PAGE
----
Says Alan Reynolds in Newsweek, although originally at Cato. But Michael Mann says he wants you to let @Newsweek know what you think about them running Koch-funded Cato Institute climate denial propaganda. But I only care because someone called “Lawrence Torcello”1 Tweeted Quoting Popper against climate science signals Pseudointellectualism.
Obviously, quoting Popper against any genuine Science must be wrong. Although equally obviously it can’t possibly, of itself, signal pseudo-intellectualism; it could simply signal stupidity or error. But the more extensive implicit claim – that quoting Popper against anything said about climate science must be bad – is obvious nonsense. But enough generalities, what of the present case?
Before going on, it might be helpful to read, say, Neptune’s revenge by mt, who cannot possibly be accused of being Koch-funded or anything of that ilk.
The core of the Newsweek article is attributing today’s extreme weather to “climate change” regardless of what happens ( maybe droughts, maybe floods ) is what the philosopher Karl Popper called “pseudoscience.” If some theory explains everything, it can’t be tested and it is therefore not science. (Popper’s favorite examples of pseudoscience were communism and psychoanalysis.) [The article also contains various stats and numbers that I wasn’t very interested in and didn’t trouble myself to check; and some other rather dubious assertions that are uninteresting but which would earn my ire if I could be bothered to analyse them.]
I think it is interesting to ask if Popper’s viewpoint has any explanatory power in the ever-widening debate about how to say something meaningful about the relationship between hurricanes and GW. So for example I think it was inevitable that Harvey and so on would be “blamed” on GW, but that if they hadn’t happened, that wouldn’t have cast doubt on GW. But that latter point is uninteresting, because there are so many lines of evidence for GW that it isn’t possible to honestly doubt it. The Newsweek article, though, is too un-nuanced in its accusations to be much use. I’ve read lots of pieces about the connection between Harvey etc and GW, and almost all of them have been pretty equivocal about the causal connection. But is there any testable theory that Harvey would be evidence for or against? Remember, whatever the theory is, it must be proof against the absence of Harvey last year, or the year before that. Perhaps More on Bayesian approaches to detection and attribution is relevant.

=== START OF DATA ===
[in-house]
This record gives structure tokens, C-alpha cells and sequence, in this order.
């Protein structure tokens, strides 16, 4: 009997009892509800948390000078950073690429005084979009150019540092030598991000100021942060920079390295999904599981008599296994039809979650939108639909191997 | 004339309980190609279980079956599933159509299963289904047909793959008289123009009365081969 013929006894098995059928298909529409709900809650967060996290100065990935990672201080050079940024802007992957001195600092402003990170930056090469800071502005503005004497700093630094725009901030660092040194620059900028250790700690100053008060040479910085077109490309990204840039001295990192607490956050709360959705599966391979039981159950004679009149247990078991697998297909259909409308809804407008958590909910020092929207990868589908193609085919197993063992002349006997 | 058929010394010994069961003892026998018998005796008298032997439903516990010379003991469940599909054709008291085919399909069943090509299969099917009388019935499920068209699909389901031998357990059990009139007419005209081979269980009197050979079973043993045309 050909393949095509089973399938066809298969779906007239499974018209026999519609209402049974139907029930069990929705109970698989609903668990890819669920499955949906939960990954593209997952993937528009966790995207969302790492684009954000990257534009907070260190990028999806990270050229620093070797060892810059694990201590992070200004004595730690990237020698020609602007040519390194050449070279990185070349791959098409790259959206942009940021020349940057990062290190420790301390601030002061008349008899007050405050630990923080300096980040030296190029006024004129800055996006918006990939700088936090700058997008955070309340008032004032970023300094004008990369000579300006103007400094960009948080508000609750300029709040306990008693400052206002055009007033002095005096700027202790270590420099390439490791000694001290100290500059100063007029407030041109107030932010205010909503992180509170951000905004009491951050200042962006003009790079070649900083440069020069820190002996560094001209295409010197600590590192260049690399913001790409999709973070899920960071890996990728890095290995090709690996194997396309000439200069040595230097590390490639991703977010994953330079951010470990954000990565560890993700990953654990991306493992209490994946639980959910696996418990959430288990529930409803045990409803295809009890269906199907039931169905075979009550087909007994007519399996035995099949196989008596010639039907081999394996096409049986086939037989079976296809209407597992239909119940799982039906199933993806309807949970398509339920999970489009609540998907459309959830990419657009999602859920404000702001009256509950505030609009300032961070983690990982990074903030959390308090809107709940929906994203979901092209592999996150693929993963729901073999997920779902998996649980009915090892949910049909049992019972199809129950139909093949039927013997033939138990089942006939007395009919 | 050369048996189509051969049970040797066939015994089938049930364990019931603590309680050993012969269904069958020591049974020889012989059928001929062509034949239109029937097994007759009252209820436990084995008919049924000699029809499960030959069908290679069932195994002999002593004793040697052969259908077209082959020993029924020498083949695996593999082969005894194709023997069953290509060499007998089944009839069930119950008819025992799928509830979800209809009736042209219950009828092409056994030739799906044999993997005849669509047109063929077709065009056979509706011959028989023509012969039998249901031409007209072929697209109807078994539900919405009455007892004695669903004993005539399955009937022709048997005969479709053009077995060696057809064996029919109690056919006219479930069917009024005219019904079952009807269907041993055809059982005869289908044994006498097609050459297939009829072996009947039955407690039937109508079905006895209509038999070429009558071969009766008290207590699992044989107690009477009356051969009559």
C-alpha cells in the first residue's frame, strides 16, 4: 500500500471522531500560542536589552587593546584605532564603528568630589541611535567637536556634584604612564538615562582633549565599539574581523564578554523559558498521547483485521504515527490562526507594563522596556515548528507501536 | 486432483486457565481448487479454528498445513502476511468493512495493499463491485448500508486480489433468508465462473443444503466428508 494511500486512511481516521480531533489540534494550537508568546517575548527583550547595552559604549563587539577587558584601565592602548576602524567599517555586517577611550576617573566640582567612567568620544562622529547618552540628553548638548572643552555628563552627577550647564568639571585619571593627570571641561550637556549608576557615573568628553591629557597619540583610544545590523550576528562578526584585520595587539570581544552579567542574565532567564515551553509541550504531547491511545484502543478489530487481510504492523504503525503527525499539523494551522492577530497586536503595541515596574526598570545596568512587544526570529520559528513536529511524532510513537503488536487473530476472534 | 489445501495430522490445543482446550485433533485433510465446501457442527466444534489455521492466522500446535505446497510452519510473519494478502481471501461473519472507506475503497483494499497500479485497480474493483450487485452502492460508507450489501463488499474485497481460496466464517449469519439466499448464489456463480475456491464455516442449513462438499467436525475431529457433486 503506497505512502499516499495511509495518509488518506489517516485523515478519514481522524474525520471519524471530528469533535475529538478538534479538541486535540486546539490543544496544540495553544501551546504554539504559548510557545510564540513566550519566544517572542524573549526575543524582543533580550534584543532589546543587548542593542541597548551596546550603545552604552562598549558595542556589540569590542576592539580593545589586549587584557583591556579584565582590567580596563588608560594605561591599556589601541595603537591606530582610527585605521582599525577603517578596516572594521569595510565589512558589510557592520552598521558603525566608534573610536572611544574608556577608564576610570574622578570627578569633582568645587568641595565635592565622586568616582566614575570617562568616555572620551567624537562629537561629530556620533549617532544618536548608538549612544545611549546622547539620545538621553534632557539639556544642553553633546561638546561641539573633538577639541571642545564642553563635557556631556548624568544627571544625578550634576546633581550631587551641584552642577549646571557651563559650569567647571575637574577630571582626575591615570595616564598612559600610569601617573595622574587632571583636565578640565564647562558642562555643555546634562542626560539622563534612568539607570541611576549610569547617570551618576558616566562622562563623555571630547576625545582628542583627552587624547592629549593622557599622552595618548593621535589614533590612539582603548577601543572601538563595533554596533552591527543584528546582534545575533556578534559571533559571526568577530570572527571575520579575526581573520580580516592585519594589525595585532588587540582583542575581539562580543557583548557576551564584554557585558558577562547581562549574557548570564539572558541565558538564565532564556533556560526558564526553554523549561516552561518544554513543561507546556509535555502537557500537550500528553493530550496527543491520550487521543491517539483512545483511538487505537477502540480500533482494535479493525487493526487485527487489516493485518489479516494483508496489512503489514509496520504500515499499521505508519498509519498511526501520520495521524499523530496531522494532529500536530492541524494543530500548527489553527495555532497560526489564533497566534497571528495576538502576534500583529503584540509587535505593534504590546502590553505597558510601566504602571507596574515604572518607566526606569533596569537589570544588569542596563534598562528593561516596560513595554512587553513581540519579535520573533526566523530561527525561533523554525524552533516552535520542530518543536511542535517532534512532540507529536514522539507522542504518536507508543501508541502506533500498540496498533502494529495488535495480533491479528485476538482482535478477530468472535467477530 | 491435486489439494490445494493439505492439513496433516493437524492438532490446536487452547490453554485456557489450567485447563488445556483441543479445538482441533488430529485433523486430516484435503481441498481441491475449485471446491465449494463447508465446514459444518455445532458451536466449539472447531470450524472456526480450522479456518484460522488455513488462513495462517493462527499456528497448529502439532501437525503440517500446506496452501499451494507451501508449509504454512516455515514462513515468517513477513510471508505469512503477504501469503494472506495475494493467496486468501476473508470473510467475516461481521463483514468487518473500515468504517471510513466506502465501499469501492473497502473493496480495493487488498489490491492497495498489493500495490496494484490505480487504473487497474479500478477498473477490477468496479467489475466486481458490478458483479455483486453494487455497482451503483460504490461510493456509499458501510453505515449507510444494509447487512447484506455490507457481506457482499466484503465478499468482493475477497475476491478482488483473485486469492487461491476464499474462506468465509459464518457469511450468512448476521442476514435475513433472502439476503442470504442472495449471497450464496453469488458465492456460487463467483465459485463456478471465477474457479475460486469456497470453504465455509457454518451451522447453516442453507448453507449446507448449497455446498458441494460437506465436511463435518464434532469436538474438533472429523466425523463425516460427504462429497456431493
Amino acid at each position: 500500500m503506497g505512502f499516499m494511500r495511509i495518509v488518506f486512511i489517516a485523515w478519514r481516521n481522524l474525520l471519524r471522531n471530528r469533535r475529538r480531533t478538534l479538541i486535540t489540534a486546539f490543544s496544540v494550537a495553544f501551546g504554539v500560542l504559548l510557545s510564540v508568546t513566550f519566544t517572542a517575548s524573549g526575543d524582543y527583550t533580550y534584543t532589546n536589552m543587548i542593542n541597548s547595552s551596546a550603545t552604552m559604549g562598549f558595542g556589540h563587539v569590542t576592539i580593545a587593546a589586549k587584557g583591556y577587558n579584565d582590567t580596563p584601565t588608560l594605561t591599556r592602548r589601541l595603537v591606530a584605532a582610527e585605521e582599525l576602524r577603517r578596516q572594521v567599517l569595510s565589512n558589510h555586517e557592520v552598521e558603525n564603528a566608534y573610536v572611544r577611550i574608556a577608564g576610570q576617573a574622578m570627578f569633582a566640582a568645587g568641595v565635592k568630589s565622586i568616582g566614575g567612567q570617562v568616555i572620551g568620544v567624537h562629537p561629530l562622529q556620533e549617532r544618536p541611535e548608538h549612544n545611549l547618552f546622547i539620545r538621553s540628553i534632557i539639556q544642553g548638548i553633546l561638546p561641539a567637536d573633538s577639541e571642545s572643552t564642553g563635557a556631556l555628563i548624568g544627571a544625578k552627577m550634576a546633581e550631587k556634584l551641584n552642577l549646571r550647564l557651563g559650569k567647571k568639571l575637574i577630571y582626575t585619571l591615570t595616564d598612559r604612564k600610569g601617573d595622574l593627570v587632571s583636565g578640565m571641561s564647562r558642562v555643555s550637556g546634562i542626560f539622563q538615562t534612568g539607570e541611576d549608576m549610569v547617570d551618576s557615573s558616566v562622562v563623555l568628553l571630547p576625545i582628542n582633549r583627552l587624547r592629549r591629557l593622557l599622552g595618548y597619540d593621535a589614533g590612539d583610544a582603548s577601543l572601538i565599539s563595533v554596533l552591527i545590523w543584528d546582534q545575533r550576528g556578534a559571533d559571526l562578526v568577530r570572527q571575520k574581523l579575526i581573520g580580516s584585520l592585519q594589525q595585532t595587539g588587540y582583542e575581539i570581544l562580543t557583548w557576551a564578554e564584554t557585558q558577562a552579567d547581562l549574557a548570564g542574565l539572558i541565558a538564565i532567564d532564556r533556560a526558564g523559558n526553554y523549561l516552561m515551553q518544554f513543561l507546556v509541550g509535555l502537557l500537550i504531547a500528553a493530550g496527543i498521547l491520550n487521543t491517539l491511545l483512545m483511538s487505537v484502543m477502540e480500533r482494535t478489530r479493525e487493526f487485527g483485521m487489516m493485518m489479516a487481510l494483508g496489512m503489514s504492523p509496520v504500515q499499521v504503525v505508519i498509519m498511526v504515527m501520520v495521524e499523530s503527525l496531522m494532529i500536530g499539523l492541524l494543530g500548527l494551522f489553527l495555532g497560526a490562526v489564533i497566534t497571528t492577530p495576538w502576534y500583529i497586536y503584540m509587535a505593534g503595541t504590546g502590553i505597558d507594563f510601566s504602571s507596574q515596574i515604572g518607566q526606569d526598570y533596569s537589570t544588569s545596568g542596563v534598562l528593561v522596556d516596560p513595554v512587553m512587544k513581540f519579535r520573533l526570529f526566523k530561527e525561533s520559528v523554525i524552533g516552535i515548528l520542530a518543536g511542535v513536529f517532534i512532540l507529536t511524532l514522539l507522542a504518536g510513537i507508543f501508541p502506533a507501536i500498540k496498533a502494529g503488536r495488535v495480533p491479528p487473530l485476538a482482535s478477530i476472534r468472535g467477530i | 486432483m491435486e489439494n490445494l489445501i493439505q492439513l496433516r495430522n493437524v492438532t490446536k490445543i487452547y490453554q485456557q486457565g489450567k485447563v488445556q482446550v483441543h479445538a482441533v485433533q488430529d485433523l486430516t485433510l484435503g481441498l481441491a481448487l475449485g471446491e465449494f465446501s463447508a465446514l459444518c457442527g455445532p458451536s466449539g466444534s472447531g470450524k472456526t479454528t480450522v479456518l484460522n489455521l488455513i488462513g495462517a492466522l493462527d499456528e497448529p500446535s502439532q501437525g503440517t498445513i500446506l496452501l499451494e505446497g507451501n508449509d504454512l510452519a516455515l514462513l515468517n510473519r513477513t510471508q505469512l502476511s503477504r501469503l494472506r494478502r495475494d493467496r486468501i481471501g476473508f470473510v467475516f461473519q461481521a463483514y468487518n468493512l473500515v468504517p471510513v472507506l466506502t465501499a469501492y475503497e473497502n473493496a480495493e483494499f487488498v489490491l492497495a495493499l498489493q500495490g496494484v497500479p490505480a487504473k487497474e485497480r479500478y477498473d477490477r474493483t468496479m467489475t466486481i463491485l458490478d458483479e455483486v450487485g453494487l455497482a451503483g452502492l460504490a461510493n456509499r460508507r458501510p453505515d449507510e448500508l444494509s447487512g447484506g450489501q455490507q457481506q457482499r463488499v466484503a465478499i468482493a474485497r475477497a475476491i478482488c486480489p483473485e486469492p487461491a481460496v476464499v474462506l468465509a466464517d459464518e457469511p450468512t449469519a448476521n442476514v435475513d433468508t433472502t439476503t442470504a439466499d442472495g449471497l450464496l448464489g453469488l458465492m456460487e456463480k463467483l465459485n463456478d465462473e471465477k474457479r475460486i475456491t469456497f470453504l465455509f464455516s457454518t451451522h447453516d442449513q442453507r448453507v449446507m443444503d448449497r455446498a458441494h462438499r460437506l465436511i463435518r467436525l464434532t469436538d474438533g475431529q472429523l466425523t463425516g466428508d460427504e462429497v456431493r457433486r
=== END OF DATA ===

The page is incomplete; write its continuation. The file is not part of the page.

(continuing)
Anyway, I wondered (sea-ice betting having rather faded out due to lack of diverging opinions) if we could translate this into a bet. Does anyone think that “GW caused Harvey (or Irma, or whatever)” translates in any way into a meaningful prediction ability for next year, 2018? Or if the storm season for 2018 reverts to normal, will everyone be completely unsurprised? I’ll take the “revert to normal” side of the bet, of course. If anyone has $1,000 or above for the “Ha! 2018 will make 2017 look like a picnic!” side, we can discuss terms. Actually, you don’t need to be that extreme, I’m sure something far more moderate would do.
Incidentally, if 2018 did turn out anything like 2017, it might be time to revive a piece of pure speculation I made on sci.env perhaps 20 years ago now. I was talking about tornadoes in the Southern US, but the concept works as well for hurricanes: how much stronger / worse would they have to get, to make the entire area economically uninhabitable? People will rebuild from one year, and perhaps even from one year a decade, but not from every year.
* Bonus Quotation of the Day at CH: on new ideas.
* Eli says that climate change increased the DAMAGE from these storms.